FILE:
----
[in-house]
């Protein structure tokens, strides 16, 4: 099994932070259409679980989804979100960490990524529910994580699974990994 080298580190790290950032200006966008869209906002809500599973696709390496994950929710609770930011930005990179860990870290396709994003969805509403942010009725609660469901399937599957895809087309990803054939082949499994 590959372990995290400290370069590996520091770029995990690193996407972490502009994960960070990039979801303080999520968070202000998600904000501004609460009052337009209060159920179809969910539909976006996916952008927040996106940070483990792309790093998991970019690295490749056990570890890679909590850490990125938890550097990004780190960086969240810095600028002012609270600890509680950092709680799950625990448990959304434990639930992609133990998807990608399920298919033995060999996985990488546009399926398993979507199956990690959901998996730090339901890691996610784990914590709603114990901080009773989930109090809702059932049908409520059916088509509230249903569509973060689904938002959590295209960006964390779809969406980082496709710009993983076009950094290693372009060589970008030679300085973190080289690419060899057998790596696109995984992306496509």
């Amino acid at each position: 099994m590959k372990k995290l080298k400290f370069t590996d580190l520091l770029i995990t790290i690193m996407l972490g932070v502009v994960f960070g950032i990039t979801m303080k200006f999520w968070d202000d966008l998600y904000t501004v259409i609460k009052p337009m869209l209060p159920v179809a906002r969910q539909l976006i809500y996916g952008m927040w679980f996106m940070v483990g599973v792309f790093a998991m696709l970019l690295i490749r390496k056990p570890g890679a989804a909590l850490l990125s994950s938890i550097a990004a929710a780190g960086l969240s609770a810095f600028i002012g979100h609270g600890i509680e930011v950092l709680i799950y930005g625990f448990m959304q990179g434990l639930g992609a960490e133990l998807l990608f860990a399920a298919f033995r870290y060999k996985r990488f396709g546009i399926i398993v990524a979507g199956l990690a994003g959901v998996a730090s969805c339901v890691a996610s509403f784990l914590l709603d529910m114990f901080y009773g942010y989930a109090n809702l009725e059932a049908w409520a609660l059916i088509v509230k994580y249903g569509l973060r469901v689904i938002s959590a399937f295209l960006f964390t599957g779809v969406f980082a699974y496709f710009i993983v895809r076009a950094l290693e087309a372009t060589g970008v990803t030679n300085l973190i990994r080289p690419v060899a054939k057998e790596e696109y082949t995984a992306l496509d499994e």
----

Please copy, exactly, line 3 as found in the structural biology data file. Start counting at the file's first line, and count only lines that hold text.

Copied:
């Amino acid at each position: 099994m590959k372990k995290l080298k400290f370069t590996d580190l520091l770029i995990t790290i690193m996407l972490g932070v502009v994960f960070g950032i990039t979801m303080k200006f999520w968070d202000d966008l998600y904000t501004v259409i609460k009052p337009m869209l209060p159920v179809a906002r969910q539909l976006i809500y996916g952008m927040w679980f996106m940070v483990g599973v792309f790093a998991m696709l970019l690295i490749r390496k056990p570890g890679a989804a909590l850490l990125s994950s938890i550097a990004a929710a780190g960086l969240s609770a810095f600028i002012g979100h609270g600890i509680e930011v950092l709680i799950y930005g625990f448990m959304q990179g434990l639930g992609a960490e133990l998807l990608f860990a399920a298919f033995r870290y060999k996985r990488f396709g546009i399926i398993v990524a979507g199956l990690a994003g959901v998996a730090s969805c339901v890691a996610s509403f784990l914590l709603d529910m114990f901080y009773g942010y989930a109090n809702l009725e059932a049908w409520a609660l059916i088509v509230k994580y249903g569509l973060r469901v689904i938002s959590a399937f295209l960006f964390t599957g779809v969406f980082a699974y496709f710009i993983v895809r076009a950094l290693e087309a372009t060589g970008v990803t030679n300085l973190i990994r080289p690419v060899a054939k057998e790596e696109y082949t995984a992306l496509d499994e």